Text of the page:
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We may not be able to collect the payment when a borrower becomes delinquent in the payment of his/her outstanding obligation.

 

We launched our direct lending business, whereby we provide loans to borrowers through a trustee, in June 2017. Although we maintain a risk control system which supervises the borrower’s financial conditions and the repayment process, we are subject to risks that we may not be able to collect the payment of a loan from the borrower or guarantor. In addition, the value of the collateral provided to the guarantors by the borrowers for the loan may decrease during the loan period and may not be sufficient to cover the payment of the loan when it is due. All of the loan contracts we have entered so far in our direct lending business have a loan term that is no more than six months and as such, we are subject to high risks and pressures to collect those payments of loans within six months. If we failed to do so, it could have a material adverse effect on our financial conditions, results of operations and business operations.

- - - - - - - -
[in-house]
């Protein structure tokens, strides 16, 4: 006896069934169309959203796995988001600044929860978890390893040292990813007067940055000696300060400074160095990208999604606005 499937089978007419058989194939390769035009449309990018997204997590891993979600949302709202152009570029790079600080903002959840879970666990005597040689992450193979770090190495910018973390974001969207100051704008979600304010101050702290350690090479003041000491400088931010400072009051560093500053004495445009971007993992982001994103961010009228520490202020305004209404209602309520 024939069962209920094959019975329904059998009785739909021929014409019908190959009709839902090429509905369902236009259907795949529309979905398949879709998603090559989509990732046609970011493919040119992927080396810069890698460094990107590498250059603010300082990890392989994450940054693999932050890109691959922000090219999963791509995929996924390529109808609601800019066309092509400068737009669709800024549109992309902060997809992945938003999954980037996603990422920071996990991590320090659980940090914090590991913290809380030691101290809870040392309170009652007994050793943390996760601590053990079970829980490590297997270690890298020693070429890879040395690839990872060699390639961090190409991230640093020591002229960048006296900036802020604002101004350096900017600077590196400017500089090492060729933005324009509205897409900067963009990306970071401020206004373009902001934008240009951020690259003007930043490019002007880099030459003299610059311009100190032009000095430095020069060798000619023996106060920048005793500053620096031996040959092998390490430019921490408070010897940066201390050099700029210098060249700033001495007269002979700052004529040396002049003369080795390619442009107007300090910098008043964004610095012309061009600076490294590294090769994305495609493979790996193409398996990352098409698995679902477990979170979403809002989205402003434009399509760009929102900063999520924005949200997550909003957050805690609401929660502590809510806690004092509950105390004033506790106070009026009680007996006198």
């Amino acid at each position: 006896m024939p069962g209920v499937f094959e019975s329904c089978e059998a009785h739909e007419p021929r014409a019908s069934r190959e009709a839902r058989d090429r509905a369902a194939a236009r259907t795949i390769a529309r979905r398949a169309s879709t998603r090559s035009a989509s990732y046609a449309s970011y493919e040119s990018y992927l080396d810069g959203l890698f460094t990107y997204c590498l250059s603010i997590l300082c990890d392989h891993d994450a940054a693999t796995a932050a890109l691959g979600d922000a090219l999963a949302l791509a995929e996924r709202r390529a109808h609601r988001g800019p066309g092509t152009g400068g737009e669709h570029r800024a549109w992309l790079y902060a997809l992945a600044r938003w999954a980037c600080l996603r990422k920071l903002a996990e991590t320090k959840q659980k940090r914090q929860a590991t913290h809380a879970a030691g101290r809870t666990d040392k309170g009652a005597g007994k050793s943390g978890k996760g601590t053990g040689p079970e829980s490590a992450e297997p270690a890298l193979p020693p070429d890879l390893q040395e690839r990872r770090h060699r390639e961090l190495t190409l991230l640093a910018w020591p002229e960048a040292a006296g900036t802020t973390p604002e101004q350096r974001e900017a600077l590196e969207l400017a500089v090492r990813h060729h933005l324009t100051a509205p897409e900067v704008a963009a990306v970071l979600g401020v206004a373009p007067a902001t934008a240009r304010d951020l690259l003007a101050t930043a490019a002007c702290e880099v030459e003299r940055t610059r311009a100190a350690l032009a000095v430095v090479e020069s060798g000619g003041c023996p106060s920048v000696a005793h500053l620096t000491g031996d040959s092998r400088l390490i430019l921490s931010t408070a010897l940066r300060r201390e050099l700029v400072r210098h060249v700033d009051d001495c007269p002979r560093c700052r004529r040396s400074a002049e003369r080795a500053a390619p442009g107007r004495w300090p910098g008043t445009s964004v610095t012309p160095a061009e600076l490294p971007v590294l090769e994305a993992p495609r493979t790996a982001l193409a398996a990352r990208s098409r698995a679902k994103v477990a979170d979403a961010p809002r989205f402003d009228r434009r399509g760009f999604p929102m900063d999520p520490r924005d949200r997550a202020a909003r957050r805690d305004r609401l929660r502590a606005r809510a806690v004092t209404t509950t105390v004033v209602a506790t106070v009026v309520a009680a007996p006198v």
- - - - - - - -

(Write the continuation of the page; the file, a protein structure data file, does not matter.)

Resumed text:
A high degree of reliance on the third-party referral service providers as investor sources to our online platform may have material adverse effect on our business and operational results.

 

67% of loans facilitated through our platform for the year ended December 31, 2016 were extended by investors referred to us by all referral service providers as a group, of which, 65% were extended by investors referred to us by one service provider. 88% and 90% of the loans facilitated through our platform for the three and six months ended June 30, 2017, respectively, were extended by investors referred to us by all referral service providers as a group, of which, 75% and 81% were extended by investors referred to us by one service provider. Although we are actively developing our businesses by channeling through other third-party referral service providers and by strengthening our platform's marketing efforts in order to attract more investors, we are exposed to the risk of relying on a major service provider as our investor source, and an untimely or an inadequate number of investors referred by third-party service providers or an increase in commissions by them may have material adverse effects on our business and operational results.